Consumers in the market for a new Tesla see advertisements proclaiming, “Full Self Driving Hardware on All Cars.” They are directed to videos of Tesla vehicles driving themselves through busy public roads, with no human operation whatsoever. They see press releases alleging that Autopilot reduces the likelihood of an accident by 40%. They also hear statements like “the probability of an accident with Autopilot is just less” from Tesla’s CEO, Elon Musk. Or they hear him relate Autopilot in a Tesla to autopilot systems in an aircraft. Such advertisements and statements mislead and deceive consumers into believing that Autopilot is safer and more capable than it is known to be.
Tesla Autopilot – and this incident in particular – were recently discussed on a podcast over Memorial Day weekend, where analysts Chris Irons of Quoth the Raven Research and noted Tesla critic Montana Skeptic reviewed the details and the company’s response (starts at about 27:17 in).
Critics continue to point to Elon Musk’s statements during the Model 3 handover event, where he basically told a crowd that Tesla vehicles are capable of driving themselves, allowing operators to “watch movies, talk to friends [and] go to sleep” while at the wheel.
“In the future, really – the future being now – the cars will be increasingly autonomous. So, you won’t really need to look at an instrument panel all that often, you’ll be able to do whatever you want. You’ll be able to watch movies, talk to friends, go to sleep. Every Tesla being produced now, the Model 3, the Model S, the Model X, has all the hardware necessary for full autonomy.”
Electrek and Tesla have been taking a very “matter of fact” tone that the driver needs to be especially alert when Autopilot is on, despite Tesla videos put out by Tesla themselves showing a driver with Autopilot engaged and his hands off the wheel.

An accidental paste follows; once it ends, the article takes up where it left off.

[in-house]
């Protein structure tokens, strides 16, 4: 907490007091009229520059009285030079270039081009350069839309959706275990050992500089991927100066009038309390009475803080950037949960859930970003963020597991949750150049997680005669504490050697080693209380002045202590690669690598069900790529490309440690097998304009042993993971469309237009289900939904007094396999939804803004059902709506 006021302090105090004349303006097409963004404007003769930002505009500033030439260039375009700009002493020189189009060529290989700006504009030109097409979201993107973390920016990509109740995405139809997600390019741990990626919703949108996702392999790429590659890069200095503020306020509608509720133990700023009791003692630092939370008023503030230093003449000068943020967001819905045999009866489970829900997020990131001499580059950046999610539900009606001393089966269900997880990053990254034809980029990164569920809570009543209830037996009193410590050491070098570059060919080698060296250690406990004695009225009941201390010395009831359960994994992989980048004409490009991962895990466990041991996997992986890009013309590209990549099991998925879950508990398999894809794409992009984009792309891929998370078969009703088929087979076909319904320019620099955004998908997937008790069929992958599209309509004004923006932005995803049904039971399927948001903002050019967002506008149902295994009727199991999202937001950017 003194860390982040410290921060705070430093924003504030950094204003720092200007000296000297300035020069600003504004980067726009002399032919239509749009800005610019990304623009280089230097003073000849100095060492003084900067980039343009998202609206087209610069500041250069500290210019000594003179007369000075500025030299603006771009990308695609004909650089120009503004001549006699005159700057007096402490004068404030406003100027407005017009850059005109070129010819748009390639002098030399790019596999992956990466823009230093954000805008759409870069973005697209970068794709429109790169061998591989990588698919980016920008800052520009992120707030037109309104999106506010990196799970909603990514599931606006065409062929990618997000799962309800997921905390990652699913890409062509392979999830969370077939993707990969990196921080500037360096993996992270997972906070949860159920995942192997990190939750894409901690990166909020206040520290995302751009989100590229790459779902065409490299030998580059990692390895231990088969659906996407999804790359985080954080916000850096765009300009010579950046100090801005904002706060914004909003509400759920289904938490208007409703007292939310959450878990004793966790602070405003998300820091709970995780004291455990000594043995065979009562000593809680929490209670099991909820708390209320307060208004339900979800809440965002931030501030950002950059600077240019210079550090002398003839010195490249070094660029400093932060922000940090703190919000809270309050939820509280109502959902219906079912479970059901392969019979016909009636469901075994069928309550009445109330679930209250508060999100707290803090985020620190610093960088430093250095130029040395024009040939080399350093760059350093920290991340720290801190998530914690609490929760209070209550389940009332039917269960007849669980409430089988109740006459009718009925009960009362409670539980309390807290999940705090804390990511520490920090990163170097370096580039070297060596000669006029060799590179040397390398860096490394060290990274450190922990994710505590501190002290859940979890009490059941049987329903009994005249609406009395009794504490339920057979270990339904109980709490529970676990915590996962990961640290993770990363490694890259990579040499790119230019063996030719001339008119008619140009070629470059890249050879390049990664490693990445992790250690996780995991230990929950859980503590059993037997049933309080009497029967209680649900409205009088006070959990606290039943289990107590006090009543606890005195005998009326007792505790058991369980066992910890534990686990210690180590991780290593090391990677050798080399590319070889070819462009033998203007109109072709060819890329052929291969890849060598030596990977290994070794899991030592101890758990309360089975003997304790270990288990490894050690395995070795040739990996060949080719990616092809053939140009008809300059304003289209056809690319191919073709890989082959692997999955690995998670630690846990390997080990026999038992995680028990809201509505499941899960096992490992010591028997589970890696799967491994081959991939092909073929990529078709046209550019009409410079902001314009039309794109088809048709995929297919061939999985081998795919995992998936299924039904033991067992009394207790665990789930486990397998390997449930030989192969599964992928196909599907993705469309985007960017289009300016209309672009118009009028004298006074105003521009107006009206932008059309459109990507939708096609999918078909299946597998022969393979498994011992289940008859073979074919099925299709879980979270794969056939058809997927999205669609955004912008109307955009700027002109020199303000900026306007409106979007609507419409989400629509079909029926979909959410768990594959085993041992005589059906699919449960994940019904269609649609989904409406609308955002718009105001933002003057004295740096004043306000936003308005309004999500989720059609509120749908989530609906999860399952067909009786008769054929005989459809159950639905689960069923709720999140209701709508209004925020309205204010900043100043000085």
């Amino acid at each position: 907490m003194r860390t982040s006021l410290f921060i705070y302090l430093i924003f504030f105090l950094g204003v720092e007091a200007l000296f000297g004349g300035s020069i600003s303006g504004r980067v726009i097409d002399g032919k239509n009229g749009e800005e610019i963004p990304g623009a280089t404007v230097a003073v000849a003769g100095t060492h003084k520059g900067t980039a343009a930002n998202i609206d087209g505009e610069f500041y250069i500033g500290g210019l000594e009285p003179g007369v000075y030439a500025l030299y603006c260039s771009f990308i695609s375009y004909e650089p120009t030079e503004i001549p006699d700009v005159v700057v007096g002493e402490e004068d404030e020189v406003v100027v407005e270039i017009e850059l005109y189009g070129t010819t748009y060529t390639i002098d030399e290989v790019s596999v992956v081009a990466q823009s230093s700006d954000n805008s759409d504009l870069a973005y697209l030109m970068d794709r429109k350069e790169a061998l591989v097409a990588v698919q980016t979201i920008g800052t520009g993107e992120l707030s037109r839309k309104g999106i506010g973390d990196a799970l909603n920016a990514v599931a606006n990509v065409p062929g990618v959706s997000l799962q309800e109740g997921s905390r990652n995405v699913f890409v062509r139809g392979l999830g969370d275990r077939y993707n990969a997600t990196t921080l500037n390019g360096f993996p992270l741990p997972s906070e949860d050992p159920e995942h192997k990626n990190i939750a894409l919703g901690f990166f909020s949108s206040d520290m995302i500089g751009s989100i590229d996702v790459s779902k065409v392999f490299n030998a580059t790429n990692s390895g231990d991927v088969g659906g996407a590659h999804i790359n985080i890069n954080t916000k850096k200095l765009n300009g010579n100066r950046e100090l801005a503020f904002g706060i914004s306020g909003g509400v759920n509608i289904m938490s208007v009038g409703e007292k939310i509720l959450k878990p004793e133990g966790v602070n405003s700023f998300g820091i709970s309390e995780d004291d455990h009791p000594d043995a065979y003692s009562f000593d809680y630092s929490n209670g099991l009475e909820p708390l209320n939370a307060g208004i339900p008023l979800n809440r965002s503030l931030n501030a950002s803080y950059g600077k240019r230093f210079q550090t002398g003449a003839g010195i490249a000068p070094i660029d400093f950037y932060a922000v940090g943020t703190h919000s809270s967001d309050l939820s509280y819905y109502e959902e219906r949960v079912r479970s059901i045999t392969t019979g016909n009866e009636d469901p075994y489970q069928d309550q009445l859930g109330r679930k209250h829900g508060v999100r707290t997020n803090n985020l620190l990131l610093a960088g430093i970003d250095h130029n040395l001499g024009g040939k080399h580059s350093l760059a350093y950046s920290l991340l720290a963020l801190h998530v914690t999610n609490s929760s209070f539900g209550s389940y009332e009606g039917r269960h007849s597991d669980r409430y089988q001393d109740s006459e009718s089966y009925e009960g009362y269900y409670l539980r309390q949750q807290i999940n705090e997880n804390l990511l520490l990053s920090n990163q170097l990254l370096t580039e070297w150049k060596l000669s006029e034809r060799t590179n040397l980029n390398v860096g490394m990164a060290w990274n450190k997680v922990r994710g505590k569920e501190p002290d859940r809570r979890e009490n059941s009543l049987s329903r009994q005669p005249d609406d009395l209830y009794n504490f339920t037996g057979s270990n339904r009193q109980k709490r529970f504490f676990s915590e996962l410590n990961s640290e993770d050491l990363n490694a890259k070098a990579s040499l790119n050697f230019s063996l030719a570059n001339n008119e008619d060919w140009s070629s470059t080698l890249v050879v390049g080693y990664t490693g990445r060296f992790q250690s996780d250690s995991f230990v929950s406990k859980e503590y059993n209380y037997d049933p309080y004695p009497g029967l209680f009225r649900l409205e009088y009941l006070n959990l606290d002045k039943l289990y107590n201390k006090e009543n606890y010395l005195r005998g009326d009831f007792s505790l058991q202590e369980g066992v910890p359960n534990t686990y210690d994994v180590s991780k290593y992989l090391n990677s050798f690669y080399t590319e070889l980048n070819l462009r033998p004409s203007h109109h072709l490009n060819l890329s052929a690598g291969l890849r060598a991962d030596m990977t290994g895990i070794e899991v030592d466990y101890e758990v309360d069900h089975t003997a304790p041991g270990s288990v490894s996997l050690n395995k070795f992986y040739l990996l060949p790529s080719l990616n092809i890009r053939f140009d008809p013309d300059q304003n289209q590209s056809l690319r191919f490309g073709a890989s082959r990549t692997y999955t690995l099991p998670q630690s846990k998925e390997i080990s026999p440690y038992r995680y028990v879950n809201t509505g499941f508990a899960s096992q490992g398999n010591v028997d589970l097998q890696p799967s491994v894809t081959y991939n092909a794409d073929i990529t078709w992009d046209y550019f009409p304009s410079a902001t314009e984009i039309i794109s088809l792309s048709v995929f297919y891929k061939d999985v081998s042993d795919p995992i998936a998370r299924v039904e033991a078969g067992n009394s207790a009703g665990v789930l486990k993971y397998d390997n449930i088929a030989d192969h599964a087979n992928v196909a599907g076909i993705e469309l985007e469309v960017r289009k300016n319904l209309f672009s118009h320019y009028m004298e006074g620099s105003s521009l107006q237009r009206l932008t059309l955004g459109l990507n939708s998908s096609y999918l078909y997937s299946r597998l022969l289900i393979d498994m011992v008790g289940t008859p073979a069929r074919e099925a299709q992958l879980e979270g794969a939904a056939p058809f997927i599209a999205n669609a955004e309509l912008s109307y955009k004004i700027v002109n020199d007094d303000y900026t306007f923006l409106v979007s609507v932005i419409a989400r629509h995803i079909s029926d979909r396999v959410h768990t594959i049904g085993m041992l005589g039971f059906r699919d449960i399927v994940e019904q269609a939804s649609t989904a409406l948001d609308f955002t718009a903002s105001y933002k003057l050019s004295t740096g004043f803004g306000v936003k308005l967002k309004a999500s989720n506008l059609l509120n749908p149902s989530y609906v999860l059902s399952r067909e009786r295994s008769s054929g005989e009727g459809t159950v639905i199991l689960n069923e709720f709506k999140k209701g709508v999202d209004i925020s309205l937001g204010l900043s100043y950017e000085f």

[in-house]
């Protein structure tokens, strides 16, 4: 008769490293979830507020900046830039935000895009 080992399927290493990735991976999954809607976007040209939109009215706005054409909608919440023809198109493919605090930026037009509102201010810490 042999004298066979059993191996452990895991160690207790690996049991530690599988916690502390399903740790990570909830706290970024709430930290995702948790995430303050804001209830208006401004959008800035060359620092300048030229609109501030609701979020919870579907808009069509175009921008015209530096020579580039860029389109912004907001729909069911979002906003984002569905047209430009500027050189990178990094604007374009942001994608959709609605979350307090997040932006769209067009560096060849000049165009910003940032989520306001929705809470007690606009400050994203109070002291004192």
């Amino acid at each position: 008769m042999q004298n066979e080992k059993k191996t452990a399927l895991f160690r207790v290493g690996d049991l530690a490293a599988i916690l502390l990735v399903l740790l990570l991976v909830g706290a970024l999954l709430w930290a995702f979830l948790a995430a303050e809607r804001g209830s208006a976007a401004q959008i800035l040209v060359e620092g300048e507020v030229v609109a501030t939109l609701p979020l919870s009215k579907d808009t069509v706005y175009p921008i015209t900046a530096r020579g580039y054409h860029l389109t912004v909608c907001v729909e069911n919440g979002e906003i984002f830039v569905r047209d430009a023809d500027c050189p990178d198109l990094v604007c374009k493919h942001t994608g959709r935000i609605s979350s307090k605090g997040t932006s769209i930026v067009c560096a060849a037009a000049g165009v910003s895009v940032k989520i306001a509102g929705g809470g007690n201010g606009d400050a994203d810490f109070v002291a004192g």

If it’s critical for drivers to keep there hands on the wheel with Autopilot, why put this person in harm’s way (not to mention other drivers and pedestrians), and why say it is ONLY for legal reasons? pic.twitter.com/USntRhwEXg
— Keubiko (@Keubiko) May 28, 2018
Judging by You You’s statements about his recent experience, it doesn’t just seem that Autopilot is being marketed incorrectly; this “amenity” may in fact represent an extra liability to the driver given Elon’s comments. In fact, why doesn’t Tesla just completely deactivate the erroneously named “autopilot” feature indefinitely until the company stops, in You You’s words, letting humans risk their lives as beta testers to experiment with what is clearly faulty software.
At this point one wonders how many more accidents will it take before the company stops blaming driver for chronic “autopilot” crashes, and how many more injuries and/or casualties will regulators need to document before taking action?